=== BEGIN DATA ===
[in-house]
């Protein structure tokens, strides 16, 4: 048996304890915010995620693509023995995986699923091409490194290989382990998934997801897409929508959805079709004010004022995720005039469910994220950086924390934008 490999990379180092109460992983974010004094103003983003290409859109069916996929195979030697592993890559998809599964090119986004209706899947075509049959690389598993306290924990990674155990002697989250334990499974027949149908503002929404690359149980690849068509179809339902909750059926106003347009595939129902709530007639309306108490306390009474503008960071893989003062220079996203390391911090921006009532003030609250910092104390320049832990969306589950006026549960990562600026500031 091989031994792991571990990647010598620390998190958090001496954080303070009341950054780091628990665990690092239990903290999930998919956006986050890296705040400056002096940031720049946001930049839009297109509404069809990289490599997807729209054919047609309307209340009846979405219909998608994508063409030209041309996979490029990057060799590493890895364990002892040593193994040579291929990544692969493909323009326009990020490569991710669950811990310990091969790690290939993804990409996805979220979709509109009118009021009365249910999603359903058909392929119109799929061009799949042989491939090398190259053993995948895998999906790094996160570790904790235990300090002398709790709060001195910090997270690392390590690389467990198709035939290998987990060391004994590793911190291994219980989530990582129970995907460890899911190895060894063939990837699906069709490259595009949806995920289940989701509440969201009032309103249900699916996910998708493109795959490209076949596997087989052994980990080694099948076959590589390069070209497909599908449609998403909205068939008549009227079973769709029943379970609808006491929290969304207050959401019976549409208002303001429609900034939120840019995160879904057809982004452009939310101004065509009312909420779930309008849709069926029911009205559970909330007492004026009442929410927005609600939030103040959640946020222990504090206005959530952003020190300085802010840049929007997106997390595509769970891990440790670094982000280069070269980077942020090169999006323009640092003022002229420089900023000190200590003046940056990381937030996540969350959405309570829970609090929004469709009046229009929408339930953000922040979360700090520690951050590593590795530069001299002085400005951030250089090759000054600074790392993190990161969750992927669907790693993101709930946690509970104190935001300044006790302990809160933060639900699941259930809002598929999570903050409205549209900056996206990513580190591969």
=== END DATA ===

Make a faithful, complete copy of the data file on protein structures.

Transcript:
[in-house]
């Protein structure tokens, strides 16, 4: 048996304890915010995620693509023995995986699923091409490194290989382990998934997801897409929508959805079709004010004022995720005039469910994220950086924390934008 490999990379180092109460992983974010004094103003983003290409859109069916996929195979030697592993890559998809599964090119986004209706899947075509049959690389598993306290924990990674155990002697989250334990499974027949149908503002929404690359149980690849068509179809339902909750059926106003347009595939129902709530007639309306108490306390009474503008960071893989003062220079996203390391911090921006009532003030609250910092104390320049832990969306589950006026549960990562600026500031 091989031994792991571990990647010598620390998190958090001496954080303070009341950054780091628990665990690092239990903290999930998919956006986050890296705040400056002096940031720049946001930049839009297109509404069809990289490599997807729209054919047609309307209340009846979405219909998608994508063409030209041309996979490029990057060799590493890895364990002892040593193994040579291929990544692969493909323009326009990020490569991710669950811990310990091969790690290939993804990409996805979220979709509109009118009021009365249910999603359903058909392929119109799929061009799949042989491939090398190259053993995948895998999906790094996160570790904790235990300090002398709790709060001195910090997270690392390590690389467990198709035939290998987990060391004994590793911190291994219980989530990582129970995907460890899911190895060894063939990837699906069709490259595009949806995920289940989701509440969201009032309103249900699916996910998708493109795959490209076949596997087989052994980990080694099948076959590589390069070209497909599908449609998403909205068939008549009227079973769709029943379970609808006491929290969304207050959401019976549409208002303001429609900034939120840019995160879904057809982004452009939310101004065509009312909420779930309008849709069926029911009205559970909330007492004026009442929410927005609600939030103040959640946020222990504090206005959530952003020190300085802010840049929007997106997390595509769970891990440790670094982000280069070269980077942020090169999006323009640092003022002229420089900023000190200590003046940056990381937030996540969350959405309570829970609090929004469709009046229009929408339930953000922040979360700090520690951050590593590795530069001299002085400005951030250089090759000054600074790392993190990161969750992927669907790693993101709930946690509970104190935001300044006790302990809160933060639900699941259930809002598929999570903050409205549209900056996206990513580190591969």